IIS 7.0 also provides a fully integrated .NET Framework API for extending the server. What's more, this is the same API that's been provided by ASP.NET for building ASP.NET modules and handlers since the days of ASP.NET 1.0 on Windows 2000. But don't be fooled-while the familiar ASP.NET model allows existing ASP.NET modules and handlers to keep working on your IIS 7.0 server, it is actually far from the same old technology.

In IIS 7.0, ASP.NET comes in two versions: Classic mode and Integrated mode. Classic mode works exactly the same way as it did in previous versions of IIS. Integrated mode, the new platform default, uses a brand new engine to provide unparalleled integration with the IIS Web server. In Integrated mode, ASP.NET APIs can be used to develop IIS 7.0 modules that integrate directly with the Web server and are capable of providing virtually all of the services that are possible with the underlying C++ API.

This is basically the best of both worlds-the familiar interfaces and convenience of the .NET Framework and ASP.NET 2.0 application services like Membership and Role Management, plus the raw power to extend the server that was previously only available to C-based ISAPI components.

In addition to being able to write new ASP.NET modules that build on the specific benefits of the Integrated mode, many legacy ASP.NET modules can be made a lot more powerful just by changing a few configuration options in your web.config file.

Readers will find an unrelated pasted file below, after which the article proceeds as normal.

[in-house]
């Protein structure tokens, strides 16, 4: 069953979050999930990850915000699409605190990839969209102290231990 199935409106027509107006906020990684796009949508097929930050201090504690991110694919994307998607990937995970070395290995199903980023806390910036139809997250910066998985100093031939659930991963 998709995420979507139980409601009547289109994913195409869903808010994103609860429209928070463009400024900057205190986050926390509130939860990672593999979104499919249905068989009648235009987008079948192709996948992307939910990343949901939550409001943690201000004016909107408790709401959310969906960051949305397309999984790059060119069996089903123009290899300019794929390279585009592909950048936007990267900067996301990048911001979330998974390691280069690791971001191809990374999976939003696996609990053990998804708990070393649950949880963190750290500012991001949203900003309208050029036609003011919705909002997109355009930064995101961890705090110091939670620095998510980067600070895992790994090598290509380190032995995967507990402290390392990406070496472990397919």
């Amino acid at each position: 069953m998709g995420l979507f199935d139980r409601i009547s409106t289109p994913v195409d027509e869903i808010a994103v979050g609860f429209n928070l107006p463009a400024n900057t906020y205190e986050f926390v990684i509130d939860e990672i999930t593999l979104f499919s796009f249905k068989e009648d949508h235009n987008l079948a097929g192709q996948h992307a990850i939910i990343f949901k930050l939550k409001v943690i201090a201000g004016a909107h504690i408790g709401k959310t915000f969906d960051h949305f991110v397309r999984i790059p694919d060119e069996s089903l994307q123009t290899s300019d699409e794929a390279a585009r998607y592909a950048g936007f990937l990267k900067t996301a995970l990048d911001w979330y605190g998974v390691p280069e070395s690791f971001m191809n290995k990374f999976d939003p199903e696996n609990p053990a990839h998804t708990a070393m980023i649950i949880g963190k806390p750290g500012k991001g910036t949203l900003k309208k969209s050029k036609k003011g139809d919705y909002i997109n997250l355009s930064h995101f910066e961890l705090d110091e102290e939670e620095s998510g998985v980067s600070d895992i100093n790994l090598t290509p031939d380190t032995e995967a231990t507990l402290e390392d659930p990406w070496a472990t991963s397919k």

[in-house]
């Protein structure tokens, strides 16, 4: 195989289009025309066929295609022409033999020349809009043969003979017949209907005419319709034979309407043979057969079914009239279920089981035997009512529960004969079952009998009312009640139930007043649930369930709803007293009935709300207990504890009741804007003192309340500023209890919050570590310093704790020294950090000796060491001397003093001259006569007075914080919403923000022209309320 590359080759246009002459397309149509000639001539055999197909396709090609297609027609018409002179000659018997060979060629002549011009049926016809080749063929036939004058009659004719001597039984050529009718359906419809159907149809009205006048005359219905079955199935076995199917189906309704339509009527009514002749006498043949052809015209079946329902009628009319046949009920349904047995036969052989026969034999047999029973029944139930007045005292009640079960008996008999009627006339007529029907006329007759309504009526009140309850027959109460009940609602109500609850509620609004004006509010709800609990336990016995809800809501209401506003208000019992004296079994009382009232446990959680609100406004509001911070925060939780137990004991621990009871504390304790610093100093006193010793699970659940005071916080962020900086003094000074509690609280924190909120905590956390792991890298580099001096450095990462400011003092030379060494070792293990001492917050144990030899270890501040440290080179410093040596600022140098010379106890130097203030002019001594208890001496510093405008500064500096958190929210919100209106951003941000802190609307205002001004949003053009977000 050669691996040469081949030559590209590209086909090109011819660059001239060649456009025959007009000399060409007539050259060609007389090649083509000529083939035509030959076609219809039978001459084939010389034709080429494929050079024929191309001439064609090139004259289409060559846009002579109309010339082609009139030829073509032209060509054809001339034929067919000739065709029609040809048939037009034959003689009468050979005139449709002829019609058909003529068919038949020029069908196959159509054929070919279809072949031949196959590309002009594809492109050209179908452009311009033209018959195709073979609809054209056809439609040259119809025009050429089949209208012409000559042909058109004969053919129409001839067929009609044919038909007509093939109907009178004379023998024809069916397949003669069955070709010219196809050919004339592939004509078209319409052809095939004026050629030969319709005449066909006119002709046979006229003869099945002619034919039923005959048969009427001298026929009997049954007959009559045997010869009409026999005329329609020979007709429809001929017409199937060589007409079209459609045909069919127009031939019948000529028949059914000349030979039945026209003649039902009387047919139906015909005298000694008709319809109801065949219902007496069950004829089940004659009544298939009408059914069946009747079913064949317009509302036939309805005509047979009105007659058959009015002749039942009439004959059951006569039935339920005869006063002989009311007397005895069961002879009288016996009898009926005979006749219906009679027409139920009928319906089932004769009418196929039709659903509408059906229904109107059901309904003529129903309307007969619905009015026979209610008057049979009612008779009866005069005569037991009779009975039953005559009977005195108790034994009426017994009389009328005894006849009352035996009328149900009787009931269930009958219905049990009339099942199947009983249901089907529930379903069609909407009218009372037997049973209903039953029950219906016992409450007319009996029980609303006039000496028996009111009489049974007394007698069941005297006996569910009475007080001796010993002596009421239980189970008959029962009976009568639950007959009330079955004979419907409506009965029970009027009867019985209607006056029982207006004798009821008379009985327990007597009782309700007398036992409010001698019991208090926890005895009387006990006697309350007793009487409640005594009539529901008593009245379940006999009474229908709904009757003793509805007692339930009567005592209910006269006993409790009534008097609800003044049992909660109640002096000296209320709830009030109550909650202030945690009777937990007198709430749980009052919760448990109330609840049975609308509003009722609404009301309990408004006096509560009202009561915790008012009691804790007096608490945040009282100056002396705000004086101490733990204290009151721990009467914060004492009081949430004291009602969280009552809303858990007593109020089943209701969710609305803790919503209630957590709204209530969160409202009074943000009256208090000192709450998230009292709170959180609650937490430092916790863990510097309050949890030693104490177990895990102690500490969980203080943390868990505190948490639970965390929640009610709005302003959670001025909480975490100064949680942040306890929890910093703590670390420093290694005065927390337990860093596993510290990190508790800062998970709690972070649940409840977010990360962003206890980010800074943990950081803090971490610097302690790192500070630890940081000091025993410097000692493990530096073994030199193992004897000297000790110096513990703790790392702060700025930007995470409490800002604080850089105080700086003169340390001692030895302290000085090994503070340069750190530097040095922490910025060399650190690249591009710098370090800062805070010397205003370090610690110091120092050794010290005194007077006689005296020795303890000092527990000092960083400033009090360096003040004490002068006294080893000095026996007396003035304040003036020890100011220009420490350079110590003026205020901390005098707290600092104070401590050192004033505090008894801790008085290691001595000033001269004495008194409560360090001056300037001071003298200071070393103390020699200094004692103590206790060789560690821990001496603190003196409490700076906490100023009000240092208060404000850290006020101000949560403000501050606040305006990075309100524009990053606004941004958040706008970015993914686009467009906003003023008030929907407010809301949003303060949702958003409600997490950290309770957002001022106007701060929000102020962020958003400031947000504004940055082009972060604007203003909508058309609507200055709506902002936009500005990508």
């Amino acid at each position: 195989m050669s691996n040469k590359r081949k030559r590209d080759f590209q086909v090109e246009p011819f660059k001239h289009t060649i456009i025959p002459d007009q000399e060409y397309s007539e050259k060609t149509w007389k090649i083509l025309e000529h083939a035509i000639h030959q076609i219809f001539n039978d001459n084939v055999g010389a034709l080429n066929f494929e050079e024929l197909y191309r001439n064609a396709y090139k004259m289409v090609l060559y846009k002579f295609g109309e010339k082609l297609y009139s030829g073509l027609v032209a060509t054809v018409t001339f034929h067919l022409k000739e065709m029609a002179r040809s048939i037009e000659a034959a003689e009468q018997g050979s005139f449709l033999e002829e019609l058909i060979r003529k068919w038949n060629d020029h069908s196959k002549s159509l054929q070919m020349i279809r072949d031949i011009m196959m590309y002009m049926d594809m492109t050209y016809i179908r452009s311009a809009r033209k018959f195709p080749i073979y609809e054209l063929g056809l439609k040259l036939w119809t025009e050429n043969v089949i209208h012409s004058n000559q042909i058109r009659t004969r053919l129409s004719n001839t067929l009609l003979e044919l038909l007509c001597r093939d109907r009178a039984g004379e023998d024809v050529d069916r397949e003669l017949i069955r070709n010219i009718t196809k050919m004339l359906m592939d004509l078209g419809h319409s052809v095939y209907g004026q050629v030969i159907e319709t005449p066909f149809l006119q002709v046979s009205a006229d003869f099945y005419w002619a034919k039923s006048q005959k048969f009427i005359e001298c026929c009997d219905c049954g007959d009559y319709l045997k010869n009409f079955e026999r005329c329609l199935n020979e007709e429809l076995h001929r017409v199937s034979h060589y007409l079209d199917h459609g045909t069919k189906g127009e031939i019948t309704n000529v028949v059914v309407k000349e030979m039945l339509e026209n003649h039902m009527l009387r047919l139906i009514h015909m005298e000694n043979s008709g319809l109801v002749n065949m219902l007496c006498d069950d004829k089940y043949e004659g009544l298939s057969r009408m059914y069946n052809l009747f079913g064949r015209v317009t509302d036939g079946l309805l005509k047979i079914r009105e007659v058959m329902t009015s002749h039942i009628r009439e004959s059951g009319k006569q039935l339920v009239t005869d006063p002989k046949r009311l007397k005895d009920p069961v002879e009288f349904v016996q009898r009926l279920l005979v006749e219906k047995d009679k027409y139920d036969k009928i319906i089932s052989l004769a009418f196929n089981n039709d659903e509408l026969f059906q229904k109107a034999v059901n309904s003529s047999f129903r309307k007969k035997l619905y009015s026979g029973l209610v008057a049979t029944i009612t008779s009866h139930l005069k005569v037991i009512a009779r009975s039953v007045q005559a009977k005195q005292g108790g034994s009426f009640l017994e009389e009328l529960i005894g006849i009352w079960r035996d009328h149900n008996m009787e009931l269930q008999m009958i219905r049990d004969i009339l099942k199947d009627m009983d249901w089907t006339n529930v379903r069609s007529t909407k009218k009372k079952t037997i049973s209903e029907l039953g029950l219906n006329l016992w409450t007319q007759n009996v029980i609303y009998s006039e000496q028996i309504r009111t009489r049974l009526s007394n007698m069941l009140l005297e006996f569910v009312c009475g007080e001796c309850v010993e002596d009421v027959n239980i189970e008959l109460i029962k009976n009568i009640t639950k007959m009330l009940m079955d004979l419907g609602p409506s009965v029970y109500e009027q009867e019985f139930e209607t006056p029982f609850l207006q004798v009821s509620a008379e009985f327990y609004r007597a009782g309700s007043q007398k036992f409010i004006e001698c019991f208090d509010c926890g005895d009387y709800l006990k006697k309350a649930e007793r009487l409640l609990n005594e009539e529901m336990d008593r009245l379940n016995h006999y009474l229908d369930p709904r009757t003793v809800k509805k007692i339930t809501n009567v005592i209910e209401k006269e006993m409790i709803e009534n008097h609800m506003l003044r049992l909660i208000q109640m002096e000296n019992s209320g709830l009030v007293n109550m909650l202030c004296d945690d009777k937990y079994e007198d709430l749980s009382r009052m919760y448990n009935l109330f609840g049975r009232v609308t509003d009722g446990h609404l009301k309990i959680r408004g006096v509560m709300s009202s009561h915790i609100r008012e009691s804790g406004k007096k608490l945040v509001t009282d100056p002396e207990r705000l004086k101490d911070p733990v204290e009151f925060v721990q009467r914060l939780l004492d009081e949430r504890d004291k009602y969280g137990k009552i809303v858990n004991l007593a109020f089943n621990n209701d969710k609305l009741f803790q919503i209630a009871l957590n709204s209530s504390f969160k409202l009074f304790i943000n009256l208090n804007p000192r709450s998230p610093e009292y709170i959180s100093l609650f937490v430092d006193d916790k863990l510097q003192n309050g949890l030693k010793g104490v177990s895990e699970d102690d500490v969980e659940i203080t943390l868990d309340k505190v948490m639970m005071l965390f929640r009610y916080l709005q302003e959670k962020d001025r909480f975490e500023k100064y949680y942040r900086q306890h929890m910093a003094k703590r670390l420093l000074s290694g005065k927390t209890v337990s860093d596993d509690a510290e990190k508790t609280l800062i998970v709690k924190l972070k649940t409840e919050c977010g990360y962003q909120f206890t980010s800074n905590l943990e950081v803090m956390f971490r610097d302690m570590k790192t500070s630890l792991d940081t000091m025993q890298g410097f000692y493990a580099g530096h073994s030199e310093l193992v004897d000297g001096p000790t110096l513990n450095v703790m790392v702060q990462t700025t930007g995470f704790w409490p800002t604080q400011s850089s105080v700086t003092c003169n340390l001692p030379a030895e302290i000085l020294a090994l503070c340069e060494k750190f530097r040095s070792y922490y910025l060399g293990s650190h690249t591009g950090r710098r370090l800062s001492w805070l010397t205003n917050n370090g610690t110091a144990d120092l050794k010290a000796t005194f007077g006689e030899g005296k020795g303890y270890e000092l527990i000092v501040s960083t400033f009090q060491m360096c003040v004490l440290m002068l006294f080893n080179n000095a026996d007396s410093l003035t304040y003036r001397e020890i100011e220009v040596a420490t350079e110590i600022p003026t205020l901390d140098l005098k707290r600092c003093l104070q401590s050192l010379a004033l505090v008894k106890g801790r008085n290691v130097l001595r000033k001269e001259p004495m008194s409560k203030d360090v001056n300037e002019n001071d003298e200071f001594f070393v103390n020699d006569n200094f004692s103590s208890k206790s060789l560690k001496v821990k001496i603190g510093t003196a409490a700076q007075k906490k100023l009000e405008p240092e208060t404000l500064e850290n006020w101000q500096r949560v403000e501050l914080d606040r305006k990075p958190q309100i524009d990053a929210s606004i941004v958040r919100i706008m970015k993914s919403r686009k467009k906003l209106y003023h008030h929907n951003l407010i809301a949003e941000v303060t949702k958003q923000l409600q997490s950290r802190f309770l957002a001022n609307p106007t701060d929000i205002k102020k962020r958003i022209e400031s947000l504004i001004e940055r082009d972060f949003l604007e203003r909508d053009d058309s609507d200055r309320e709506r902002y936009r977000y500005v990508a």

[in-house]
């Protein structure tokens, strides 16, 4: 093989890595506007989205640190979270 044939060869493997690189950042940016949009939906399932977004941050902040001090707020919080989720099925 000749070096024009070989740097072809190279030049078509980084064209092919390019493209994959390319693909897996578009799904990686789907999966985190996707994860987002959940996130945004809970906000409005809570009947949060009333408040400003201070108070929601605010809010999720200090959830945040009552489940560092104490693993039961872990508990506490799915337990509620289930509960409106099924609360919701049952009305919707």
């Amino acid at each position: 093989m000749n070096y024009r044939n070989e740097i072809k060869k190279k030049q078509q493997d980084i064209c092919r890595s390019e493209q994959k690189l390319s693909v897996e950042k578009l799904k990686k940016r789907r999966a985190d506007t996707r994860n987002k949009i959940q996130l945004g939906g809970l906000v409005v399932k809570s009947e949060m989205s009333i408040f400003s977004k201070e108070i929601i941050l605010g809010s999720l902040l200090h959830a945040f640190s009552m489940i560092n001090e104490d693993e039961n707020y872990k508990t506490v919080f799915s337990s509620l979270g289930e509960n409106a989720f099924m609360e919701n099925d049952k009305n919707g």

ASP.NET Integration

With IIS 7.0, ASP.NET 2.0 becomes more than just an excellent framework for building dynamic applications. It becomes a platform for extending the IIS Web server, enabling ASP.NET components to become full members of the IIS request processing pipeline. Here's how it works.

In IIS releases up to version 6.0, ASP.NET connected to the Web server as a standalone application framework. It was responsible for processing the request extensions that were registered to it, typically .aspx and few others, and for those requests it offered powerful features like Forms Authentication, Response Output Caching, and others including services provided by custom ASP.NET modules. Because of this, only content types registered to ASP.NET could benefit from these services. Others, including ASP pages, PHP pages, images, and CGI applications could not. In addition, even for ASP.NET resources, certain Web server functions were not possible in ASP.NET because of runtime limitations. For example, it was not possible to inspect the set of outgoing HTTP response headers and modify them before being sent to the client.

When running in Integrated mode in IIS 7.0, ASP.NET modules run in the unified request processing pipeline side-by-side with native C++ IIS modules (see Figure 5). This means that existing ASP.NET services like Output Caching, URL Rewriting, and any others provided by your custom ASP.NET modules can now apply to any content type. Better runtime integration also enables ASP.NET modules to access previously unavailable server functionality, removing the need to write native IIS extensibility in most cases.